Trade for Development Centre is a programme of Enabel, the Belgian development agency.

Côte d’Ivoire and the cocoa industry: the power struggle continues

Despite an agreement with Ghana on a more remunerative price for farmers, Côte d’Ivoire is unable to maintain the price of its cocoa. The pandemic and sluggish demand are not helping, but the manufacturers are also playing their part. 

Putting aside their usual competition, Ghana and Côte d’Ivoire, which account for two-thirds of the world’s cocoa production, agreed in 2019 to influence prices and collect more than the 6 to 8% of the cocoa business that usually goes to producing countries. The two initiators of what some call the Cocoa Opec have in doing so created the LID, the ‘living income differential’, intended to better remunerate the farmers. This is a sum of 400 dollars (328.70 euros) per tonne in addition to the London price, which the manufacturers had agreed to pay from the 2020/2021 production year.

But behind the scenes, some large companies were very proactive in their efforts to avoid paying this differential. It was the American company Hershey, owner of the Reese’s and Rolo brands, that set the ball rolling. For its December 2020 supplies, Hershey had bought more than 250,000 tonnes of beans on the InterContinental Exchange (ICE) of the New York Stock Exchange and not, as usual, from producing countries or traders. This manoeuvre enabled it to avoid paying the negotiated LID, since the beans in question had been produced before the agreement came into force. This circumvention immediately angered the Ivorian and Ghanaian regulators, the Ivorian Coffee and Cocoa Council (CCC) and the Ghana Cocoa Board (Cocobod), who briefly suspended the sustainability programmes and threatened to withdraw their licences from the Hershey-controlled companies, before the latter definitively endorsed the principle of paying the living income differential and the sanctions were lifted. 

 Stocks are rising in Côte d’Ivoire…

However, not all is well for the LID.  With overproduction linked to a drop in demand following the coronavirus pandemic – the International Cocoa Organisation, ICCO, expects a surplus of 100,000 tonnes for the 2020/2021 season[i] – the living income differential is turning against Ivorian cocoa, which is no longer finding buyers. Harvested beans have been stored for months in the cooperatives’ warehouses. Reuters estimated that in January 100,000 tonnes of beans were stuck on farms and in cooperatives, representing about a third of Côte d’Ivoire’s monthly production at that time of the year. [ii]     

In order to continue selling to the subsidiaries of the six multinationals in Côte d’Ivoire (Barry Callebaut, Cargill, Ecom, Olam, Sucden and Touton), the Conseil Café-Cacao has had to reduce its origin differential by $400 per tonne or 220 FCFA per kilo, “which several observers are commenting on as a forced repayment of the LID on the origin price. [iii] The National Cocoa Association of Côte d’Ivoire (GNI) has called on the CCC to end the domination of these six multinationals over Côte d’Ivoire’s exports.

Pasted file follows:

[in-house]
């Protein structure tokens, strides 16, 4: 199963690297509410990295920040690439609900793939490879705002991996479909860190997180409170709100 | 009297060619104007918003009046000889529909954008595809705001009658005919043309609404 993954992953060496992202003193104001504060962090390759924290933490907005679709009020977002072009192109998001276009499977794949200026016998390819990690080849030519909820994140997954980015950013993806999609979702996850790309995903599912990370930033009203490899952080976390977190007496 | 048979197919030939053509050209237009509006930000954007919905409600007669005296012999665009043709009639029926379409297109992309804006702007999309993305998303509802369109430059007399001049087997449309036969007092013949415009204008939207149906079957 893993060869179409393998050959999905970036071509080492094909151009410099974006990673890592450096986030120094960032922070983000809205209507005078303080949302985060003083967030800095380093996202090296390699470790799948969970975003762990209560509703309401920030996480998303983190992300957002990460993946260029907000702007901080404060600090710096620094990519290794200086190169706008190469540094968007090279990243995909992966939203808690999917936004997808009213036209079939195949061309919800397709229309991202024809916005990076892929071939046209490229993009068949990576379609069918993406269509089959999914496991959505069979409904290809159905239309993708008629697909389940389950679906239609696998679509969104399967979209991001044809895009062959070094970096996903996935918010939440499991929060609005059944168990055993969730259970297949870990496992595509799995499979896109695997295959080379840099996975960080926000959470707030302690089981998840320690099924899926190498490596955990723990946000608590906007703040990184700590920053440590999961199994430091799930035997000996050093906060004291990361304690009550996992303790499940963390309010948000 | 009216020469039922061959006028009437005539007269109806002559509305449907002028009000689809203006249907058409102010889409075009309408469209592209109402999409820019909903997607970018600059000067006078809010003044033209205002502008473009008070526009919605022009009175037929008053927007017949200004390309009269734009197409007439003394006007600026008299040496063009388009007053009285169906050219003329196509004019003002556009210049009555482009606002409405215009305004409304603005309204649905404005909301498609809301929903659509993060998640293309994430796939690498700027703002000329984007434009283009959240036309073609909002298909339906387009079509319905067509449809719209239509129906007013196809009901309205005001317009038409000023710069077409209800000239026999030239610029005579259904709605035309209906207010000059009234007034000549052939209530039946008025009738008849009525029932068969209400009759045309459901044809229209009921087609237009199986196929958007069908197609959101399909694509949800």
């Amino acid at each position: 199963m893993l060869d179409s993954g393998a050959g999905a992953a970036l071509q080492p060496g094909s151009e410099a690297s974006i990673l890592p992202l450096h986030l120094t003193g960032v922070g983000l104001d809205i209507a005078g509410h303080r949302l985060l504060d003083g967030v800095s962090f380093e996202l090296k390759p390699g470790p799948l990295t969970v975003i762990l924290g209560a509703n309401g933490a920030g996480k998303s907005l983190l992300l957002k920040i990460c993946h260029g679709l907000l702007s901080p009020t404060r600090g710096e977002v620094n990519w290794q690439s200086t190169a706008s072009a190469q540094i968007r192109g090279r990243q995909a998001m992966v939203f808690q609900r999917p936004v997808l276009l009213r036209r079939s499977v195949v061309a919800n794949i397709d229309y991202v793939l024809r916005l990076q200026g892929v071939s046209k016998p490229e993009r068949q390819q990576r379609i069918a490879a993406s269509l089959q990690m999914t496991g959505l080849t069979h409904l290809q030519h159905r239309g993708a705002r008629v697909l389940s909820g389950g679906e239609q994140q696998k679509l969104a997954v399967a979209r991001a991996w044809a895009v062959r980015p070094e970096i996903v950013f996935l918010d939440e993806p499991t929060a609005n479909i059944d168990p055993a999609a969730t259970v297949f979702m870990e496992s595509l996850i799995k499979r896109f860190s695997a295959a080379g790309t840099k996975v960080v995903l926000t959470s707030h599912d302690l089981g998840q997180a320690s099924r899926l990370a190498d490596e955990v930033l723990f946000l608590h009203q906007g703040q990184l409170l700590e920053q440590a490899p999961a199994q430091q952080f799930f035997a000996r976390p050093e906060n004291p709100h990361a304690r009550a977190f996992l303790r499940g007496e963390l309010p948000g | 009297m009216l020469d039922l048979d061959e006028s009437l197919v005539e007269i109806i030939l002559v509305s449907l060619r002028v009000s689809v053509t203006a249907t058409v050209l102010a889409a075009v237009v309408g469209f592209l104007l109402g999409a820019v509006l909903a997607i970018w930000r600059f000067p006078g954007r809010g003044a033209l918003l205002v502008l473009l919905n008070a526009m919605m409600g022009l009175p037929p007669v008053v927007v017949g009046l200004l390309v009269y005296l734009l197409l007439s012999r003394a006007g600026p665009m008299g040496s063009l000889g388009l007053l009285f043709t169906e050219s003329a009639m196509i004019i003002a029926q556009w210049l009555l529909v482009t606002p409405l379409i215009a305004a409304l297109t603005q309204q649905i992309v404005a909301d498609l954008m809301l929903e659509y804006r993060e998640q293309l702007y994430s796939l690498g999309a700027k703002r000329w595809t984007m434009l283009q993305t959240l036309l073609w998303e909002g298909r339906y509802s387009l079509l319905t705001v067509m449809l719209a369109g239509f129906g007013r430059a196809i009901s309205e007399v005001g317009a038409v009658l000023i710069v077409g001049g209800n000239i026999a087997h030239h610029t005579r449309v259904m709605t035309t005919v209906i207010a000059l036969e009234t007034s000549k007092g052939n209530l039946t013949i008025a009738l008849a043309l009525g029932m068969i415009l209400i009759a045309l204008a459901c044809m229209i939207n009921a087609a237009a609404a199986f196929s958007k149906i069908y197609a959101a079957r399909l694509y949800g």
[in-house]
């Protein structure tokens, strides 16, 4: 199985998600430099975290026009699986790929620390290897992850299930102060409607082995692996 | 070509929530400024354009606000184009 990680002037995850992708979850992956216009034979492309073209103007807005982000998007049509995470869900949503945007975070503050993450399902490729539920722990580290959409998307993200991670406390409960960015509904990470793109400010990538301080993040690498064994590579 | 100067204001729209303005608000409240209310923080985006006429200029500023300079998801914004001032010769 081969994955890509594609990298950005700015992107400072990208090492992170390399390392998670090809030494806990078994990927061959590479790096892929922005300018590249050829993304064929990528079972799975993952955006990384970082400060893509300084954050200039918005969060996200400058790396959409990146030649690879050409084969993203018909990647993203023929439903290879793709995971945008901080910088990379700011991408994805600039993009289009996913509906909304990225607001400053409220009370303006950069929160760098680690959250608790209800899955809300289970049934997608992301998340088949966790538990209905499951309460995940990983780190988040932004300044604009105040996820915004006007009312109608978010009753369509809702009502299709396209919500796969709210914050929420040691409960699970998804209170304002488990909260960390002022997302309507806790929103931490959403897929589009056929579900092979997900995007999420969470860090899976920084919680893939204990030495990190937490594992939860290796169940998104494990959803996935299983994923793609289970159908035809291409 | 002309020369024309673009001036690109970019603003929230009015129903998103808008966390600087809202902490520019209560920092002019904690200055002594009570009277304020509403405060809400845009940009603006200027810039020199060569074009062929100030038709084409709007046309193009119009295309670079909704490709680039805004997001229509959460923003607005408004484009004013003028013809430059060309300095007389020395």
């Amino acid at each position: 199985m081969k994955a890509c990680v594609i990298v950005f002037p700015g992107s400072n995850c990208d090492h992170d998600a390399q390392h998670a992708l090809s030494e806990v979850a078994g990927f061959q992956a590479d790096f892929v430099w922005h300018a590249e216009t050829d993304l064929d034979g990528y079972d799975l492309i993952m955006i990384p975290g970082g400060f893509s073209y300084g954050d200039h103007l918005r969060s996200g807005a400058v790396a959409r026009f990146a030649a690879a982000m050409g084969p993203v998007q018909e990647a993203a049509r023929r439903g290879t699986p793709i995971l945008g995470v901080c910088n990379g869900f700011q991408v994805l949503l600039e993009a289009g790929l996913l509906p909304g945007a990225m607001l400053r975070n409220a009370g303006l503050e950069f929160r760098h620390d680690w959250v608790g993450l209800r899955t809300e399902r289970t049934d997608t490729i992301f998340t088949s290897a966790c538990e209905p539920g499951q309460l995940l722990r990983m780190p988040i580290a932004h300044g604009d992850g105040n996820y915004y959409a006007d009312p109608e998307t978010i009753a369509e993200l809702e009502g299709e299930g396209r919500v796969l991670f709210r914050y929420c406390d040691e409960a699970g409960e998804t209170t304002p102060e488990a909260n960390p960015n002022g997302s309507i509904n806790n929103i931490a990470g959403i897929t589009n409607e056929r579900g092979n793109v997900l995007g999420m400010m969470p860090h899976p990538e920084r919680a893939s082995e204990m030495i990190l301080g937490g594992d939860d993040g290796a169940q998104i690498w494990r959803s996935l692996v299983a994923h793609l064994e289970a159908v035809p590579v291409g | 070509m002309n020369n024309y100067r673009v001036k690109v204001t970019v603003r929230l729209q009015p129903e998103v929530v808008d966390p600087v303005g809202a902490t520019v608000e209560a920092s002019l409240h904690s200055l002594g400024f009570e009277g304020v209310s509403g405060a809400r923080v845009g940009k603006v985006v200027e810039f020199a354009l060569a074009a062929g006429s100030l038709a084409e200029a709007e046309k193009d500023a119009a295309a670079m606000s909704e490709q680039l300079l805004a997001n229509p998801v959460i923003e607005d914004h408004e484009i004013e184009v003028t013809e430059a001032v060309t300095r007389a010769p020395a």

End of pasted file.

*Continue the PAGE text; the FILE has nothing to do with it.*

The so-called ‘pisteurs’ took advantage of the circumstances to offer farmers to buy their produce at between 650 and 850 FCFA/kg. Thousands of farmers who thought their situation would improve after the Ivorian authorities set the farm gate price at 1000 FCFA have seen their hopes dashed, a situation that has revived cocoa smuggling between Côte d’Ivoire and Ghana, where farmers can sell their beans for 850 to 900 FCFA per kilo. [iv] 

… and the share of Ivorian cocoa in stocks in Europe and the US is declining

However, the decline in global demand is not the only cause of the poor sales of Ivorian cocoa and the low prices paid to farmers. The share of Ivorian cocoa in the futures markets in Europe and the US is falling. ICE Futures Europe stocks fell by 43% between October and the end of February, with the share of Ivorian cocoa falling from 17% to 13%, while the share of Nigerian cocoa increased from 12% to 25% and that of other origins remained stable at 3%. The trend was similar in the United States, this time against a backdrop of increasing stocks. Ivorian cocoa now accounts for only 55% of ICE Futures US-certified stocks compared to 75% in October. [v] For one trader interviewed by CommodAfrica: “This drop in Côte d’Ivoire volumes continues to be explained by the application of the Living Income Differential (LID). Ivorian certified stocks have been consumed over the months since the LID was implemented.” [vi]   

However, Michel Arrion, director of the ICCO, repeats over and over again that world cocoa prices are far too low: “There will be no answer to the problems of cocoa sustainability in West Africa without an increase in world prices. (…) $2,000 a tonne is a third of the cocoa prices of forty years ago. If we integrate all these costs, we arrive at a price that is about what it was forty years ago. [vii] 

[i] ICCO, Cocoa Market Report, January 2021.
[ii] Ange Aboa, Ivory Coast faces 100,000-tonne cocoa bean pile-up as demand slows, Reuters, 13 January 2021.
[iii] Côte d’Ivoire : Les 6 multinationales exigent du CCC des réductions massives de prix pour acheter 100 000 tonnes de cacao aux mains des exportateurs ivoiriens,, 21 February 2021.
[iv] Espoir Olodo, Côte d’Ivoire : regain de la contrebande de cacao dans l’Est, Agence Ecofin, 16 March 2020.
[v] ICCO Monthly Cocoa Market Report – February 2021.

[vi] CommodAfrica, Chute du cacao de Côte d’Ivoire dans les stocks certifiés des marchés à terme, 18 March 2021.
[vii] Claire Fages, Pour être durable, le cacao devrait être payé trois fois plus cher, selon l’ICCO, RFI, 26 February 2021.

Copyright photo: TDC

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